The aim of the World Summit on the Information Society is to come up with a global plan to ensure everyone has access to information and communications technologies.
With the summit due to kick off on 10 December, last ditch efforts are continuing to reach agreement on key issues such as the role of the media in the digital age and who should run the internet.

Groups representing some of the world's poorest people fear that the talks will result in a bland declaration with no real political or funding commitments.

Digital funds

The World Summit on the Information Society, (WSIS), was first proposed in 1998, as the UN sees technology as a must for developing nations to help them educate citizens, make them healthier and escape poverty.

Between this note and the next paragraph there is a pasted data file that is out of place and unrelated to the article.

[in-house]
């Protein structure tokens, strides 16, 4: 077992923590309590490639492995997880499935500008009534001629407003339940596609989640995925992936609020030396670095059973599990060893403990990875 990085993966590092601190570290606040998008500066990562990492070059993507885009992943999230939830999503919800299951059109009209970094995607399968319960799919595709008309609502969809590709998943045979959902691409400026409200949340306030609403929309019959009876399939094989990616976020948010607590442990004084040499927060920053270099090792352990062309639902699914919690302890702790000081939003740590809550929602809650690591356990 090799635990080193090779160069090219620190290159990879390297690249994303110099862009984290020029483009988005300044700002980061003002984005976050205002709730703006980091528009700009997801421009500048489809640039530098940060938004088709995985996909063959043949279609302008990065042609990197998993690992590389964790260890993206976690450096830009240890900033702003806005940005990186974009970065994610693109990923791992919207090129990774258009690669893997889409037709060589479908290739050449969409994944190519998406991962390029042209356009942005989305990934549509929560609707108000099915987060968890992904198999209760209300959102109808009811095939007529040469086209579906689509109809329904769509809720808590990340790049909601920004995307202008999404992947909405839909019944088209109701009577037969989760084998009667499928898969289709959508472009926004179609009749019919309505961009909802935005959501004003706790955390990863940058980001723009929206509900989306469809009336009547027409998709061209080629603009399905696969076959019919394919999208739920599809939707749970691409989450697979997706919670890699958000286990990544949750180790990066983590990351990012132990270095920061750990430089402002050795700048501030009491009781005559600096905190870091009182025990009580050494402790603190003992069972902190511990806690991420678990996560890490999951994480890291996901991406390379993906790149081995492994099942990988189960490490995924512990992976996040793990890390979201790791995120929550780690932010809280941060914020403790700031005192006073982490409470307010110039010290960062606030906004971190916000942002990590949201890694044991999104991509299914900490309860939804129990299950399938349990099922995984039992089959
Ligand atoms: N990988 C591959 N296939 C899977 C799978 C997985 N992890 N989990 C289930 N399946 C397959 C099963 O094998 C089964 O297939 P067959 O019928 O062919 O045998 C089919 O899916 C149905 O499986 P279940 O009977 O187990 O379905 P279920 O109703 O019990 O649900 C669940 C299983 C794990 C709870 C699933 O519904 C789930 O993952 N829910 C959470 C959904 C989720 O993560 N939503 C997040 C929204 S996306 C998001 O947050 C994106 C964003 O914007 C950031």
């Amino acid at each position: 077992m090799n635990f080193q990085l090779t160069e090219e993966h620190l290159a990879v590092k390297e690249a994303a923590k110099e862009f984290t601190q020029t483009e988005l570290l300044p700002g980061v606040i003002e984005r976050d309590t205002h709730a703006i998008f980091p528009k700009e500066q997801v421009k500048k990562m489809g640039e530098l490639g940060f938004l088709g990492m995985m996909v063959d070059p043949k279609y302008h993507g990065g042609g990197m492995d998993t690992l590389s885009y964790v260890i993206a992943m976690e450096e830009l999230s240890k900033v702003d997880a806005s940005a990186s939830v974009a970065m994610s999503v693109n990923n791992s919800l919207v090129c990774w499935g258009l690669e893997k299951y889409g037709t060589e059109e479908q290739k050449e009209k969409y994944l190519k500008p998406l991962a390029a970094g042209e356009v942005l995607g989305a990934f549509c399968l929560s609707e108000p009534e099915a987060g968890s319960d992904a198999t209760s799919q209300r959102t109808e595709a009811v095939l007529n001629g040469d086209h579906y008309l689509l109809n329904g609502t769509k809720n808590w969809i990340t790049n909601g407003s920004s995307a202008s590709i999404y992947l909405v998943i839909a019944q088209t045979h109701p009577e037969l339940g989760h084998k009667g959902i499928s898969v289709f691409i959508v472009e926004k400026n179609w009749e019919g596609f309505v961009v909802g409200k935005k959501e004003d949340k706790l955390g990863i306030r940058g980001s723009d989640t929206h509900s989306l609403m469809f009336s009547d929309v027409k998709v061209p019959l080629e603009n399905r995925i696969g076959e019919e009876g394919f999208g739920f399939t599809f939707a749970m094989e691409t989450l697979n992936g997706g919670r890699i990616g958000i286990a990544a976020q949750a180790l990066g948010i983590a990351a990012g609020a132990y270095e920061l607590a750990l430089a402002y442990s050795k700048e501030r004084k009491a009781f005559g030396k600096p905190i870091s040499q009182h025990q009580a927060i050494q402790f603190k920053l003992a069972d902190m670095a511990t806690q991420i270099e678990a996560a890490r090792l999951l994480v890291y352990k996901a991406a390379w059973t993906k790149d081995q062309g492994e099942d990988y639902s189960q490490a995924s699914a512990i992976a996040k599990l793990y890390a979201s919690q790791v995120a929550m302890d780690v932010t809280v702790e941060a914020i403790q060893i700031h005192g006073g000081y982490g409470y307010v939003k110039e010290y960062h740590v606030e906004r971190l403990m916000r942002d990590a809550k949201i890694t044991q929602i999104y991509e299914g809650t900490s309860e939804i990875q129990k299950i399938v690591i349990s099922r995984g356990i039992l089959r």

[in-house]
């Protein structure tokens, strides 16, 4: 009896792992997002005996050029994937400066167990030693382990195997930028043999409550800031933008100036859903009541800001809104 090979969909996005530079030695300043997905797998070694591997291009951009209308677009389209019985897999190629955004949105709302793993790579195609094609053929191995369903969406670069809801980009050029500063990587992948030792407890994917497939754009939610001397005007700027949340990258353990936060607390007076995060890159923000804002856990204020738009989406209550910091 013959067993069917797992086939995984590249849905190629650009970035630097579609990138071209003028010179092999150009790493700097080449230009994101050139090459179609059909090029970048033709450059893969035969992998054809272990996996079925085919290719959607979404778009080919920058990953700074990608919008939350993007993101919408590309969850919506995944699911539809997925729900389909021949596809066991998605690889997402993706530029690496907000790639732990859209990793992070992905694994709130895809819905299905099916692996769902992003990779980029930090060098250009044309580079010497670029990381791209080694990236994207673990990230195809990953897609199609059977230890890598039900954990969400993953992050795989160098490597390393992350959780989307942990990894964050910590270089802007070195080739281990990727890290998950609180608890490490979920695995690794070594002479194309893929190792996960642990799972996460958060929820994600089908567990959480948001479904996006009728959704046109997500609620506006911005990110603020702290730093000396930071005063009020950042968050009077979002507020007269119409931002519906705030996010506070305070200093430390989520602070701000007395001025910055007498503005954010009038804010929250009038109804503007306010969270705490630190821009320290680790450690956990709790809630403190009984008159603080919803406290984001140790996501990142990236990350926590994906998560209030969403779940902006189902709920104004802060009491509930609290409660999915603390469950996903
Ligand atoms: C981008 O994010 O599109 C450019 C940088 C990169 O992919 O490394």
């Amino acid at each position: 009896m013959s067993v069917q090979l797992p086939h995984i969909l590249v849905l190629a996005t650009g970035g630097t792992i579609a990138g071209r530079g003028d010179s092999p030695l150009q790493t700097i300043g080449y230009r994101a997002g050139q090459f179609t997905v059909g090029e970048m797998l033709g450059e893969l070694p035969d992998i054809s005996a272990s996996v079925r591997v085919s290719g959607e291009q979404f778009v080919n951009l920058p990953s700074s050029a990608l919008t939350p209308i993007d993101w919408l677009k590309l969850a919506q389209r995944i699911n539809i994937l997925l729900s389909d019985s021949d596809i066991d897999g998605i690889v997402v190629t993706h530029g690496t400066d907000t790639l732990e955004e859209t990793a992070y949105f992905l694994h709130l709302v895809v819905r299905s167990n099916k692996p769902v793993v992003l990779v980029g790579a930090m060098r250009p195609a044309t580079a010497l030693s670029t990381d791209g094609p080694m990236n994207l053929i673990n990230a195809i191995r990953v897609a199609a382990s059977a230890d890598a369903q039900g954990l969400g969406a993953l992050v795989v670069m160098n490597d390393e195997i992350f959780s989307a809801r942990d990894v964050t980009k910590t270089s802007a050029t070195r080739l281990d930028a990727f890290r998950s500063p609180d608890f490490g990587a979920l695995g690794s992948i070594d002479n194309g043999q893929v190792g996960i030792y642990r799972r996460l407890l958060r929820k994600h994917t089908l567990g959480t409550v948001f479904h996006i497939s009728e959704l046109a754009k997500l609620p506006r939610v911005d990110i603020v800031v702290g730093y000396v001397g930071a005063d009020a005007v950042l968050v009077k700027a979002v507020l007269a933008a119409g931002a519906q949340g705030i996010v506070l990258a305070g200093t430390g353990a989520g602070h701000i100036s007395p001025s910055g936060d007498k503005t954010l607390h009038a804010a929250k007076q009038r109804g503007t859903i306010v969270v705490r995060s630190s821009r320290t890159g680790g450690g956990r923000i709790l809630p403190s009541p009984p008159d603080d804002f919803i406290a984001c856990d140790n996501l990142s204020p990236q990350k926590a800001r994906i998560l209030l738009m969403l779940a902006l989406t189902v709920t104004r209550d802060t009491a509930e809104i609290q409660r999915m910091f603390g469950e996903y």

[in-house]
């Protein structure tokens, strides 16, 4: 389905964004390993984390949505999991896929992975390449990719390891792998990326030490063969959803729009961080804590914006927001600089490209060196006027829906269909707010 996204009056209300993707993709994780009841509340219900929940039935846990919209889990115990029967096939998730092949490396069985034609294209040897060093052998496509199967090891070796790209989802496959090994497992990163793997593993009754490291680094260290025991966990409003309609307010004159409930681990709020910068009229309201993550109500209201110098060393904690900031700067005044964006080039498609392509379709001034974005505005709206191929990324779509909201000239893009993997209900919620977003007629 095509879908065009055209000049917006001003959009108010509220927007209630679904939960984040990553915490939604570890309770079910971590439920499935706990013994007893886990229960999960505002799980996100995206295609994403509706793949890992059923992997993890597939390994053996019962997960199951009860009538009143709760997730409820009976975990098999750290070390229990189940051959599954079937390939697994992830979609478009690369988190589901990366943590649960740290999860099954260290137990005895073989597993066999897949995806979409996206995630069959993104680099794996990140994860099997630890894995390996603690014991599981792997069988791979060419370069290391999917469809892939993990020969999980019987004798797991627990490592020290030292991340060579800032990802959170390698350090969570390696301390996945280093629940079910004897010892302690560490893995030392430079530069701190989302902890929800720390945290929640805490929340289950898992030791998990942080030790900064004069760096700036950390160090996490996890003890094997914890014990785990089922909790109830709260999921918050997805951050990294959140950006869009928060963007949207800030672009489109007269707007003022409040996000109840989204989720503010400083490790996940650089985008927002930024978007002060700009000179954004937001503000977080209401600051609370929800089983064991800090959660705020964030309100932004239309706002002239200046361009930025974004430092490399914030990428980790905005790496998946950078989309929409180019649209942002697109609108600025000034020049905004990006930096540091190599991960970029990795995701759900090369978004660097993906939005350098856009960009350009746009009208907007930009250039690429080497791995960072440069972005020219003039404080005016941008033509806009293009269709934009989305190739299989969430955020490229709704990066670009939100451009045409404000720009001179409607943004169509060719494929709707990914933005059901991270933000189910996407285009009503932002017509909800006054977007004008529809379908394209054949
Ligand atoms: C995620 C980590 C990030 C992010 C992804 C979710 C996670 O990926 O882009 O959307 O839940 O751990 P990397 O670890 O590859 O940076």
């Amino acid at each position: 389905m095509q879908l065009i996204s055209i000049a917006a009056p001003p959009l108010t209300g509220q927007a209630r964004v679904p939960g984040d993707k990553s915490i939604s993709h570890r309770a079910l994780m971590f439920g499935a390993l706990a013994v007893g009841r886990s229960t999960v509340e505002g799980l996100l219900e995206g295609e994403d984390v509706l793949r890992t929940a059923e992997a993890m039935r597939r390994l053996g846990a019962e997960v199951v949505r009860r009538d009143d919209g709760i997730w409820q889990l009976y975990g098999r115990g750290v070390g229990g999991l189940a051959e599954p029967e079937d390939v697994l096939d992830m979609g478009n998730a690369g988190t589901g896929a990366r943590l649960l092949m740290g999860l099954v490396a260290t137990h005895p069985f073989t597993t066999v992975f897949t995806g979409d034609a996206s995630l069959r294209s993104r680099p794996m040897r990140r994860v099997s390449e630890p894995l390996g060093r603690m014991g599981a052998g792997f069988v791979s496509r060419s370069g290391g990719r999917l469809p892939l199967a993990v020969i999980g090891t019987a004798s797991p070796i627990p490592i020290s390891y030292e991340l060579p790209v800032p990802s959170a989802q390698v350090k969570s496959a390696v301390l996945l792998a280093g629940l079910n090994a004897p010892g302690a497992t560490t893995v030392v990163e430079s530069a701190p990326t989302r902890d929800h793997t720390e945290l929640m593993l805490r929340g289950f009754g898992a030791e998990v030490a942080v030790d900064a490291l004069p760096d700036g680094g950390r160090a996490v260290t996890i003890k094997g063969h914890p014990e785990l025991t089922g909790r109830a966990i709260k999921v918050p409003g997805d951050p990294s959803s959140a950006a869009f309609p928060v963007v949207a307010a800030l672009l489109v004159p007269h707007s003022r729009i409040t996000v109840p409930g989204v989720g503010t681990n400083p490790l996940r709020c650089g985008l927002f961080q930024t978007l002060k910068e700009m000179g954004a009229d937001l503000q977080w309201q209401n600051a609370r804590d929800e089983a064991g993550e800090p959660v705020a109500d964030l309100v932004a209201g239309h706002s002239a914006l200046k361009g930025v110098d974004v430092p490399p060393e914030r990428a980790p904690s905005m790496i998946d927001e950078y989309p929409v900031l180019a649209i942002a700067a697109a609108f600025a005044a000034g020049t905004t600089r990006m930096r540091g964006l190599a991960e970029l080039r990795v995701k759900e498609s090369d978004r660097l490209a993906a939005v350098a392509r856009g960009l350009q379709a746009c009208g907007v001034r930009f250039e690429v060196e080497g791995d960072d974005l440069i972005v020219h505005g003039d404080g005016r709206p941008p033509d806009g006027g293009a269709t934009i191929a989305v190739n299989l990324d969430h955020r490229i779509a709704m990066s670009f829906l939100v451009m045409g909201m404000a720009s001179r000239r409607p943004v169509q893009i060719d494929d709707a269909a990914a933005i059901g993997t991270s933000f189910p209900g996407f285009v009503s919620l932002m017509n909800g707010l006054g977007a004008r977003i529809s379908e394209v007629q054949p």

The first phase is due to be held in Geneva between 10-12 December, marking the culmination of months of detailed planning and preparatory meetings.

But as world leaders and thousands of delegates from hundreds of organisations and community groups head for the Swiss city, there are still big differences on how to bridge the digital divide between rich and poor countries.


One of the main obstacles is over whether rich countries should provide funds to help poorer ones to get more computers and install networks.
The African countries, led by Senegal, have been championing the idea of a "digital solidarity fund", run by the UN to provide money for technology projects in the developing world.

Europe, Japan and the US are suspicious about the notion of yet another UN body, preferring instead to channel aid for such projects through existing development schemes.

Instead the EU has talked about what it calls a "digital solidarity agenda", dropping any mention of funding.

Swiss Communications Minister Mark Furrer, the chief negotiator on the declaration, has hinted that the question of funding may be left to be sorted out after the summit.

But there are suggestions of progress on one of the other main stumbling blocks, the questions of media freedom.